“I got to see my sisters for the first time in around five or six years,” he said. “It was great to catch up with them. It was a fun overall trip. I got to do some sightseeing, and just spending time with family.”

Body Strong, Spirits High: Meet Pentagon MMA Muay Thai Student Mark Felipe

Diana Nakarmi

A lot of people are a bit grumpy first thing in the morning until they have that first (and second, or maybe third) cup of coffee.

For Pentagon MMA student Mark Felipe, Muay Thai is his morning coffee. “I find myself getting cranky if I’m not in the gym at least three times a week.”

It wasn’t always that way. Mark says his first class challenged him harder than he could ever recall being challenged—but it sparked something inside him.

“I thought, ‘Mother of God, what have I gotten myself into?!’” he recalls. “I remember being so worn out that to sign up for further classes, I had to use both hands to hold the pen steady. But I fell in love with Muay Thai.”

Mark says it goes even further than that – he credits Muay Thai and the Pentagon MMA community for keeping his body strong and his spirits up as he recovered from surgery to remove a brain tumor last year.

Despite the challenge, Muay Thai kept him coming back

Mark describes himself as someone who used to fall in love with a particular type of activity quickly, then drop it later when he lost enthusiasm for it.

“I go through periods where I get really into activities,” he says.

First, it was running.

“In the early 2000s, I was a runner. I ran 5k and 10k races, and ran the Marine Corps Marathon twice,” he recalls. “Now, I don’t think I’ve run more than five miles at a time since.”

Then, weight-lifting.

“I used to lift weights, but a herniated disk and spine surgery put an end to that,” he says. “After that, bodyweight calisthenics were a lot easier on my back. But it just seemed like I was doing pushups, pullups and squats just for the sake of doing pushups, pullups and squats.”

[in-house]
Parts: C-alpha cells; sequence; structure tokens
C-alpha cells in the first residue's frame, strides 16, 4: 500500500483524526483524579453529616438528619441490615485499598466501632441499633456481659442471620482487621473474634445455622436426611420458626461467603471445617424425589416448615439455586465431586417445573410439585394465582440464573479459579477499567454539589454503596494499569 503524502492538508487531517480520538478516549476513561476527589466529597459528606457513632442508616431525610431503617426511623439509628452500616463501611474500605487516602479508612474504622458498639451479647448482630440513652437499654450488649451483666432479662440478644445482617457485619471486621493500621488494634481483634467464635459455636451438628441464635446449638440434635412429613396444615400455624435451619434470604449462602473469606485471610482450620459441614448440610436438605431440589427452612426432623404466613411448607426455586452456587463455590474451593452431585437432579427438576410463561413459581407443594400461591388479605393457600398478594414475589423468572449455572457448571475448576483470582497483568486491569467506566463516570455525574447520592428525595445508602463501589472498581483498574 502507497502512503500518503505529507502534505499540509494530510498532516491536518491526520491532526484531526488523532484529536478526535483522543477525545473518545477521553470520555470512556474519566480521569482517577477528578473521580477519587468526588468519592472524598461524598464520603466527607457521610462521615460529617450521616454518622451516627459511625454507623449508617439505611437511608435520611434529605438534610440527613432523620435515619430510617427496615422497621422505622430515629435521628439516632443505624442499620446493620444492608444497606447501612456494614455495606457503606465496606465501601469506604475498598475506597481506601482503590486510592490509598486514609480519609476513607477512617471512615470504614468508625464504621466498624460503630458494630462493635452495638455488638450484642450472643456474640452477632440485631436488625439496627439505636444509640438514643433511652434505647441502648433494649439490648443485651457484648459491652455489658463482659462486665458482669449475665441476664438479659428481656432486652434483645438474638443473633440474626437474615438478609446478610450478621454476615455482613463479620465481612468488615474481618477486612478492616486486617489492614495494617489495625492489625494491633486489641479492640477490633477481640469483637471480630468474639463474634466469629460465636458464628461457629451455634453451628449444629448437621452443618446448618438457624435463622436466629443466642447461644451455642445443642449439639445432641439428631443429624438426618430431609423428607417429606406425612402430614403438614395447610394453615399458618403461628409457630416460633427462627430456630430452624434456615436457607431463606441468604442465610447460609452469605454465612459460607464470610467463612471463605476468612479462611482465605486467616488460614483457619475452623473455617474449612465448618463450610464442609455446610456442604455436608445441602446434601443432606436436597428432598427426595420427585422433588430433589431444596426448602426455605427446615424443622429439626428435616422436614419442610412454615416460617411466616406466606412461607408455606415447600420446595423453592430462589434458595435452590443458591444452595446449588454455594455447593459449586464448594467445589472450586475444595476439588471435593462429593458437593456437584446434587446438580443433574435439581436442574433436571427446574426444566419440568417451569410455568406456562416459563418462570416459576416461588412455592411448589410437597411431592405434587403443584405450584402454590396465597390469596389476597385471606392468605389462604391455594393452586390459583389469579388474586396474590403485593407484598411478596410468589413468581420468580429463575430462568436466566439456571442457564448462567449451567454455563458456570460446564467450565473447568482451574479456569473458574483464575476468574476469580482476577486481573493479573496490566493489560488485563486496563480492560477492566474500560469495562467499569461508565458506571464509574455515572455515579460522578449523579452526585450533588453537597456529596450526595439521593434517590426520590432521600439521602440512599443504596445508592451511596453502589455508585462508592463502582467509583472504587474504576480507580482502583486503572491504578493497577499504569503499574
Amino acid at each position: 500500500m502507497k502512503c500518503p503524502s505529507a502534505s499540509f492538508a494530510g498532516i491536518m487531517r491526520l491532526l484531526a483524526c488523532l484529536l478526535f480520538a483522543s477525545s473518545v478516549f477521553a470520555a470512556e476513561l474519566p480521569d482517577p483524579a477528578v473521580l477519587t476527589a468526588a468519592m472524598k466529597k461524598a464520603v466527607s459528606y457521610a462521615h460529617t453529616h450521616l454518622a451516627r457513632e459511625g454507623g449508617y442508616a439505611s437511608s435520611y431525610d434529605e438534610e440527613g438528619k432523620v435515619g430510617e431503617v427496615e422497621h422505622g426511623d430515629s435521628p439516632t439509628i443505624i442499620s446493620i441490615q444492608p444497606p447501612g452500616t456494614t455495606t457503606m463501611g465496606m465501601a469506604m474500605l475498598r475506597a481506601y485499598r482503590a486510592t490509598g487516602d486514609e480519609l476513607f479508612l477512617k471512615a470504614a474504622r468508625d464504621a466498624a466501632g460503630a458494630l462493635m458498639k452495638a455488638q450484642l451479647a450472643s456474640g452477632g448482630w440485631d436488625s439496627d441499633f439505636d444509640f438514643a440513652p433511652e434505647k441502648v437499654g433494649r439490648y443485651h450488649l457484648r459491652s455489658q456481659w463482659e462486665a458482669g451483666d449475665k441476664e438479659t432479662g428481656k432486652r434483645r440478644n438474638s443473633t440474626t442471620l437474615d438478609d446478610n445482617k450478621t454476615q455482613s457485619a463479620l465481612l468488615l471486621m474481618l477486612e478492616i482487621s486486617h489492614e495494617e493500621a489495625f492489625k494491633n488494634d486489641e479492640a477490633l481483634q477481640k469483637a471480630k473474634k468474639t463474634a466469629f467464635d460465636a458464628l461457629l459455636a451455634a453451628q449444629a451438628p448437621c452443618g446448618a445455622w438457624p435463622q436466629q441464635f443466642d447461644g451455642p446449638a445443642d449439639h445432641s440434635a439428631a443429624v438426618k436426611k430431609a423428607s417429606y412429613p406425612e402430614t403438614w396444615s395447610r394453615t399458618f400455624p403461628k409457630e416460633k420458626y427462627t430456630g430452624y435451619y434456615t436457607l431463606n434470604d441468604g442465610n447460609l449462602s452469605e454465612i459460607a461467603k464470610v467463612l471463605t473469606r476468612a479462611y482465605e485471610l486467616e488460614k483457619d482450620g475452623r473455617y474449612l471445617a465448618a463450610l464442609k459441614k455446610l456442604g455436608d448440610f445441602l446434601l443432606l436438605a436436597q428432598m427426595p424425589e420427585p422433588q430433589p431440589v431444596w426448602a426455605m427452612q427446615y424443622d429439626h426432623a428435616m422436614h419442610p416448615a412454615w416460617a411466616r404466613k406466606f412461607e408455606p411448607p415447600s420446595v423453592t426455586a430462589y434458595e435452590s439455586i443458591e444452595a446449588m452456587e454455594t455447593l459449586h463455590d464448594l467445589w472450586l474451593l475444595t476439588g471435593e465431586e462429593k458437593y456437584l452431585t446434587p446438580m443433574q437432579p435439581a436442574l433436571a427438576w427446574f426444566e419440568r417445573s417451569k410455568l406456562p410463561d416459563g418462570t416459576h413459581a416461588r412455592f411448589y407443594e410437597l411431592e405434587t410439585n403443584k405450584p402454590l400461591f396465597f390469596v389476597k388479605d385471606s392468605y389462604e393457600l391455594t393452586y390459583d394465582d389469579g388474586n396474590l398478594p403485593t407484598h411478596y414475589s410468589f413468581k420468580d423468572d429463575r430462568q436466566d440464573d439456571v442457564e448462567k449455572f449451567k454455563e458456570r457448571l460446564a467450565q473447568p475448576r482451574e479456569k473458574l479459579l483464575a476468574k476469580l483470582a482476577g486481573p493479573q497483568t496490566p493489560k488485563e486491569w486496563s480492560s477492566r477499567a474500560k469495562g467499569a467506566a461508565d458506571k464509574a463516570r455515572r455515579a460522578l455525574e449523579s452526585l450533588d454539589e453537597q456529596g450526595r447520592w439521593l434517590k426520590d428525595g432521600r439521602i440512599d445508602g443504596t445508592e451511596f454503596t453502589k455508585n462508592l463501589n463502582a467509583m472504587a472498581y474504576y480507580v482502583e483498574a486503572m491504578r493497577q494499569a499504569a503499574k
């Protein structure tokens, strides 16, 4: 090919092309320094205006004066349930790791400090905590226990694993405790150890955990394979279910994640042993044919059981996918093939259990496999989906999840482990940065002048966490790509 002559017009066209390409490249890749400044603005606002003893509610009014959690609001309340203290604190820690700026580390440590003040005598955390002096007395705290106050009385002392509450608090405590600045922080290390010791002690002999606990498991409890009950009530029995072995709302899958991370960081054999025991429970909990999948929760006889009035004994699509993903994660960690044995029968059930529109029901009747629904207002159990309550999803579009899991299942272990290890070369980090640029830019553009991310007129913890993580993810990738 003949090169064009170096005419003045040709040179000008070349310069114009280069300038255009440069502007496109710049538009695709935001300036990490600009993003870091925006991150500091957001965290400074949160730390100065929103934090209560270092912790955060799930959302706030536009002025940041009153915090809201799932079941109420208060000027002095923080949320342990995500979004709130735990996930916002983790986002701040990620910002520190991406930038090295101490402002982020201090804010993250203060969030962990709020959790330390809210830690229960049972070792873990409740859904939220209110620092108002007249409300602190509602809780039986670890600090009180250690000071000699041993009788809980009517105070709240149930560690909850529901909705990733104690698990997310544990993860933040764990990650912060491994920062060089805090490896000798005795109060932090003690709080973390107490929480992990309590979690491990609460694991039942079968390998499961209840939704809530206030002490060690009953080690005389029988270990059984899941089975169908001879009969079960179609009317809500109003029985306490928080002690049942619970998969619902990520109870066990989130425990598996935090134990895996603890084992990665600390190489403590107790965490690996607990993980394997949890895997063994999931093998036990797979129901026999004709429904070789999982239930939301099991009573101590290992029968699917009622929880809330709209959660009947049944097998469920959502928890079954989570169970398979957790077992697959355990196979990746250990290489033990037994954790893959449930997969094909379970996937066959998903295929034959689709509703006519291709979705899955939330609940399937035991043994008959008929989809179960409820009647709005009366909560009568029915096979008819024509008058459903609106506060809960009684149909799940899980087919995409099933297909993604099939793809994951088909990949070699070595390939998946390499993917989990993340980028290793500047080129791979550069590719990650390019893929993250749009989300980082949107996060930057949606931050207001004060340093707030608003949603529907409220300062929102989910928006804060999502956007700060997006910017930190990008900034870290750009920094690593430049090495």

One day, his wife drove by the Pentagon MMA building in Arlington and told him about it.

“I’ve always been interested in martial arts. I studied Isshinryu Karate at various stages of life, first in high school, then in my late 20s to early 30s. Then the kids came along….” he says. “Pentagon MMA is close to our house, so I came in to check the place out—and I’m still here!”

Mark has been at Pentagon MMA for close to three years, and he says he can’t imagine life without it—though his brain tumor diagnosis last year forced him to, for a short while.

Coming back after brain surgery

“The tumor wasn’t cancerous and wasn’t going to kill me, but it had to come out,” Mark explains. “Recovery from the surgery took three months. Having to take a break from training last winter was tough on me, but I didn’t have much choice.”

As eager as he was to get back to Muay Thai, his doctor warned him to take it slow.

“After being cleared for physical activity, my surgeon told me that drills are okay, but that I couldn’t spar. Obviously, getting hit in the head was—and still is—a bad idea. I thought, ‘maybe I’ll give Jiu-Jitsu a try—they don’t hit each other in the head.’” he said. “But not training just isn’t an option.”

These days, Mark’s face is a regular sight around Pentagon MMA again, and he said he loves all the positive ways his workouts and training have changed his body.

“I’ve lost about 15 pounds and three inches off my waist. Most of my pants are loose in the waist and tight in the thighs. And I have more energy,” he says. “But more importantly, it’s improved my state of mind. If I have a rough day, I know I’ll walk out of the gym happy.”

He also credits the friends and mentors he’s made at Pentagon MMA for his new outlook on life.

“Vivek and his staff don’t just run a gym—they’ve built a community,” he says. “It’s a community I’m glad to be a part of.”

When asked what he would say to anyone who may be thinking of giving Muay Thai or Jiu Jitsu a try, Mark says, “Give it a shot! If I can do it after having brain surgery, so can you!”

Student Spotlight: Carl Schmurr

Chris Cain

Get to know one of the newest members of the Pentagon MMA family, Carl Schmurr. He talks about his journey back to muay thai, fight team training, and what it means to be the son of a breast cancer survivor. ...